Sunday, July 5, 2009

Stepping Stones

I know I’ve said this before, but I’ll say it again: children allow you to have a second childhood. Entertaining my kids, teaching them, and exposing them to new things, inspire me to do things that I probably wouldn’t do if I didn’t have them.

My first stepping stone was made in 1999. I can’t remember what prompted me to make it. Had I seen a decorative stepping stone in a neighbor’s yard? Did I see the kit in the craft store or in a Family Fun magazine? I don’t know and it doesn’t matter. What I do remember is having two toddlers and wanting them to somehow be involved in their daddy’s Father’s Day gift.

The stepping stone kit was purchased at Michaels, the arts and craft store. I had a choice between a gray stone and terracotta colored stone, which was made with the regular cement and an added pouch of the terracotta mix. I chose the terracotta. Also in the kit was a plastic round mold, beige rocks, a craft stick (when I was growing up, it was a Popsicle stick), and a mixing stick.

The process of making it went well, considering it was my first time. I found a plastic bucket, poured in the dusty cement (cough, cough), added the water as instructed (which was not enough to get the right consistency), mixed, added more water – a tablespoon at a time – mixed, and poured and scraped it into the mold. Somehow I got it just right; it was solid enough to do the lettering with the craft stick and to place the girls’ hands on it for the imprint. Hayley and Kelly, then three and a half and fifteen months old, placed the rocks and pressed, with a little guidance from their meticulous mother.

Father's Day gift - 1999

There would be seven more stepping stones. Over the years, the girls and I have experimented with different shapes and decorating pieces. We’ve learned that:

- adding too much water causes our letters and imprints to disappear; that we have to use paper towels to sop up excess water on the stone, or that we have to come back to the process later after some of the water in the stone has evaporated,

- buying a plastic container at the dollar store and reusing it year after year, is better that using a good mopping bucket that has to be cleaned afterwards,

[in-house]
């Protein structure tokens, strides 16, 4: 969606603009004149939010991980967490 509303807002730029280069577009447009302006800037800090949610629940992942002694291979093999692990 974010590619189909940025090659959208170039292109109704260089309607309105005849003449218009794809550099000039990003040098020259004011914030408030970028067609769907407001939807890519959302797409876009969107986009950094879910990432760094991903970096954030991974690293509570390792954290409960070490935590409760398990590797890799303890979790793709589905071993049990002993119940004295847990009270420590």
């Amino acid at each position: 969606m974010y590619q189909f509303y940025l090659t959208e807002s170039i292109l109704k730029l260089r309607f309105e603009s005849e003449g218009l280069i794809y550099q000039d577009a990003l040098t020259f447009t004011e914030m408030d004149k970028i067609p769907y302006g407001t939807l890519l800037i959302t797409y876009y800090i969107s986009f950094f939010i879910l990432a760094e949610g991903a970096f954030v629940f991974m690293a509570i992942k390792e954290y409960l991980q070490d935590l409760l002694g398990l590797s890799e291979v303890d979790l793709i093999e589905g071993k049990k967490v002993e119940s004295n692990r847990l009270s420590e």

- cement from a hardware store that is typically used for sidewalks or whatever, contains all sorts of pebbles and stuff, and is difficult to work with…never again,

- using photographs under glass to decorate the stone is tedious, and that the sun eventually fades the pictures,

- breaking tiles to use as lettering is also tedious.

2002 - each petal has toe prints: 2 petals for Hayley,
2 for Kelly, 2 for Mallory

There was no stepping stone in 2000. My new baby was one month old. Couldn’t waste valuable sleep time on crafts.

I don’t know what happened to the 2001 stone. Is it buried in the yard somewhere? I thought we made one that year. With three children 5 years old and under, maybe I was a little delusional. I can almost swear we made that stone, despite the lack on evidence, i.e. a stone.

2003 - made from hardware store cement
I dared to make three!

Notice the lettering from broken tiles -
I'll bet you can guess who did most of the work on these stones!

2004 - toe prints again

2005 - The faces of the girls, under the "flowers" have faded.

"Happy Father's Day" (The blue letters are still there, though).

The glass over the K (for Kelly) was gone,
so I fixed it with a new K and new glass.

Too much work for this one: a so-so stone.

2006 - The petals are thumbprints.

2007 - a new shape; rotation of a square

2008 - flipflops, and the addition of Layla, our dog

As you can see, all the stones were made for my husband as a Father’s Day gift. He says it’s his favorite gift each year and tells us not to worry about getting anything else for him other than cards. He was especially adamant this year when he made that statement, but when the iPod touch showed up on the gift table, he didn’t tell us to return it.

The annual stepping stone is a fixture in our lives now; we may even step it up to twice a year. And now that I’m decluttering, I know where all the previously used, various shaped molds are stored, along with all the leftover rocks, cut glass, tiles, and lettering. We can omit the kit next time and just buy the cement.


Have you made a stepping stone lately, or are you willing to make your first?



Hilary said...

What a great idea. My favorites at 2005 and 2007. Once I've wrapped up our mermaid project, I may scoot over to Michael's and see what we can do with some stepping stones.

Anita said...

HILARY, I'll be waiting to see your stepping stone posted on your blog. Hope Mo and Co will enjoy the project.